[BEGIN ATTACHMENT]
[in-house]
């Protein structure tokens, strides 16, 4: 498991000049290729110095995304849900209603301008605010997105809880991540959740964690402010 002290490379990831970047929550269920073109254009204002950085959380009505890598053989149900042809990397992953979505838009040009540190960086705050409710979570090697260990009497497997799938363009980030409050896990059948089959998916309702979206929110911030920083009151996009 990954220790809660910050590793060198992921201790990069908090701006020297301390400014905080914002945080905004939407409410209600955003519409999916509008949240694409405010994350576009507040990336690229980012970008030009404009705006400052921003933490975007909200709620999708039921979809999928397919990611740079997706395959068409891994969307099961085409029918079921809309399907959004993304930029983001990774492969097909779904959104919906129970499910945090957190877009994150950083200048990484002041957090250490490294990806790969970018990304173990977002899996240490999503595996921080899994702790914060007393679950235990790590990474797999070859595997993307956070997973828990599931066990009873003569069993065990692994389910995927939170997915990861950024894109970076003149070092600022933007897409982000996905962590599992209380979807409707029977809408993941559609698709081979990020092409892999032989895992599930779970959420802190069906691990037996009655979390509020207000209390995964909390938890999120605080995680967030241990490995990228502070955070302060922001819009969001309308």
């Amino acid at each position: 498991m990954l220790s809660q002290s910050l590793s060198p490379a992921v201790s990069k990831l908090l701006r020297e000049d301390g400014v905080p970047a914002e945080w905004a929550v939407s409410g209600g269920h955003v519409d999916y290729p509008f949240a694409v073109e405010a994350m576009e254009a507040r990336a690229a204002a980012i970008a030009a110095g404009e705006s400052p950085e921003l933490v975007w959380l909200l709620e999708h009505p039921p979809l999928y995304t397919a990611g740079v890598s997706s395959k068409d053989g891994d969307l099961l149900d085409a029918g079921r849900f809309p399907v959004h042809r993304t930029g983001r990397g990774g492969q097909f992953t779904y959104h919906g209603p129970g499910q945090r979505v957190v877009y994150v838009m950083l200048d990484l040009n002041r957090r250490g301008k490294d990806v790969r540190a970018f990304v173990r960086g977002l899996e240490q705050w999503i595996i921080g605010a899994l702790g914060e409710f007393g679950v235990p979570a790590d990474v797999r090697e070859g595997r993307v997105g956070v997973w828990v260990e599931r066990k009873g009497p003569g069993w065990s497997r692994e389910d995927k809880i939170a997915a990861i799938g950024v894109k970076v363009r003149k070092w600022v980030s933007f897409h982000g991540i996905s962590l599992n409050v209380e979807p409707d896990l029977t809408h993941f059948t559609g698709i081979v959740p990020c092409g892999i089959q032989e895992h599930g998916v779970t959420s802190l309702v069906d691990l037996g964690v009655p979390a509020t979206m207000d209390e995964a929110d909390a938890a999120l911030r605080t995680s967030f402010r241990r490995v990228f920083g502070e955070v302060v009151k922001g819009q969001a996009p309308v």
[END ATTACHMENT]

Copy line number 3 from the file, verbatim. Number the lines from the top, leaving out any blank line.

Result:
């Amino acid at each position: 498991m990954l220790s809660q002290s910050l590793s060198p490379a992921v201790s990069k990831l908090l701006r020297e000049d301390g400014v905080p970047a914002e945080w905004a929550v939407s409410g209600g269920h955003v519409d999916y290729p509008f949240a694409v073109e405010a994350m576009e254009a507040r990336a690229a204002a980012i970008a030009a110095g404009e705006s400052p950085e921003l933490v975007w959380l909200l709620e999708h009505p039921p979809l999928y995304t397919a990611g740079v890598s997706s395959k068409d053989g891994d969307l099961l149900d085409a029918g079921r849900f809309p399907v959004h042809r993304t930029g983001r990397g990774g492969q097909f992953t779904y959104h919906g209603p129970g499910q945090r979505v957190v877009y994150v838009m950083l200048d990484l040009n002041r957090r250490g301008k490294d990806v790969r540190a970018f990304v173990r960086g977002l899996e240490q705050w999503i595996i921080g605010a899994l702790g914060e409710f007393g679950v235990p979570a790590d990474v797999r090697e070859g595997r993307v997105g956070v997973w828990v260990e599931r066990k009873g009497p003569g069993w065990s497997r692994e389910d995927k809880i939170a997915a990861i799938g950024v894109k970076v363009r003149k070092w600022v980030s933007f897409h982000g991540i996905s962590l599992n409050v209380e979807p409707d896990l029977t809408h993941f059948t559609g698709i081979v959740p990020c092409g892999i089959q032989e895992h599930g998916v779970t959420s802190l309702v069906d691990l037996g964690v009655p979390a509020t979206m207000d209390e995964a929110d909390a938890a999120l911030r605080t995680s967030f402010r241990r490995v990228f920083g502070e955070v302060v009151k922001g819009q969001a996009p309308v």